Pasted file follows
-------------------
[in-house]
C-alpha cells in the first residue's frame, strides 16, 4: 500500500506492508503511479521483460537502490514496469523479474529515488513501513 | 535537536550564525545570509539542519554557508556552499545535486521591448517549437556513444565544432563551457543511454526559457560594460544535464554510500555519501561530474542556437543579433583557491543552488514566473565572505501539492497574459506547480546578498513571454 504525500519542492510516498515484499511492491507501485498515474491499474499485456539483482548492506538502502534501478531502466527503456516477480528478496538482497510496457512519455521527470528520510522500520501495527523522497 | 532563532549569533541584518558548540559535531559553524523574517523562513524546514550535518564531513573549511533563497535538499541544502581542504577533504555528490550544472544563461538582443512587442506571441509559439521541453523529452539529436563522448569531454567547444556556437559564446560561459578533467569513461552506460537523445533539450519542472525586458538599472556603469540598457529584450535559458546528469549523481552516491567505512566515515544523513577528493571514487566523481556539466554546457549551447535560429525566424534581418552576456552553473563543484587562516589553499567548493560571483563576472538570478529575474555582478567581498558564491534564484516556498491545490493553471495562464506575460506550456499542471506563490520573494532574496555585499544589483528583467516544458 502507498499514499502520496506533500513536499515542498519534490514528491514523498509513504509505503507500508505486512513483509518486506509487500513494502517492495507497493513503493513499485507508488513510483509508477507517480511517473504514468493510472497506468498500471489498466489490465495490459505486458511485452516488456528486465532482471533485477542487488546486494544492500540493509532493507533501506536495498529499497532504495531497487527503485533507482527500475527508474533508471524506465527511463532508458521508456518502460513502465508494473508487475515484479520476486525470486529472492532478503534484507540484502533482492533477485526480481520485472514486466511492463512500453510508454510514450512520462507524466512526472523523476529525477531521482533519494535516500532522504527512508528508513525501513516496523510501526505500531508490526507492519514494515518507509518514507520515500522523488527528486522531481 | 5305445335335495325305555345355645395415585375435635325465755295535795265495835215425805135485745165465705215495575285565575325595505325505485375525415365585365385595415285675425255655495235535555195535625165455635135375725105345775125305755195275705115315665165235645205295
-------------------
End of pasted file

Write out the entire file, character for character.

[in-house]
C-alpha cells in the first residue's frame, strides 16, 4: 500500500506492508503511479521483460537502490514496469523479474529515488513501513 | 535537536550564525545570509539542519554557508556552499545535486521591448517549437556513444565544432563551457543511454526559457560594460544535464554510500555519501561530474542556437543579433583557491543552488514566473565572505501539492497574459506547480546578498513571454 504525500519542492510516498515484499511492491507501485498515474491499474499485456539483482548492506538502502534501478531502466527503456516477480528478496538482497510496457512519455521527470528520510522500520501495527523522497 | 532563532549569533541584518558548540559535531559553524523574517523562513524546514550535518564531513573549511533563497535538499541544502581542504577533504555528490550544472544563461538582443512587442506571441509559439521541453523529452539529436563522448569531454567547444556556437559564446560561459578533467569513461552506460537523445533539450519542472525586458538599472556603469540598457529584450535559458546528469549523481552516491567505512566515515544523513577528493571514487566523481556539466554546457549551447535560429525566424534581418552576456552553473563543484587562516589553499567548493560571483563576472538570478529575474555582478567581498558564491534564484516556498491545490493553471495562464506575460506550456499542471506563490520573494532574496555585499544589483528583467516544458 502507498499514499502520496506533500513536499515542498519534490514528491514523498509513504509505503507500508505486512513483509518486506509487500513494502517492495507497493513503493513499485507508488513510483509508477507517480511517473504514468493510472497506468498500471489498466489490465495490459505486458511485452516488456528486465532482471533485477542487488546486494544492500540493509532493507533501506536495498529499497532504495531497487527503485533507482527500475527508474533508471524506465527511463532508458521508456518502460513502465508494473508487475515484479520476486525470486529472492532478503534484507540484502533482492533477485526480481520485472514486466511492463512500453510508454510514450512520462507524466512526472523523476529525477531521482533519494535516500532522504527512508528508513525501513516496523510501526505500531508490526507492519514494515518507509518514507520515500522523488527528486522531481 | 5305445335335495325305555345355645395415585375435635325465755295535795265495835215425805135485745165465705215495575285565575325595505325505485375525415365585365385595415285675425255655495235535555195535625165455635135375725105345775125305755195275705115315665165235645205295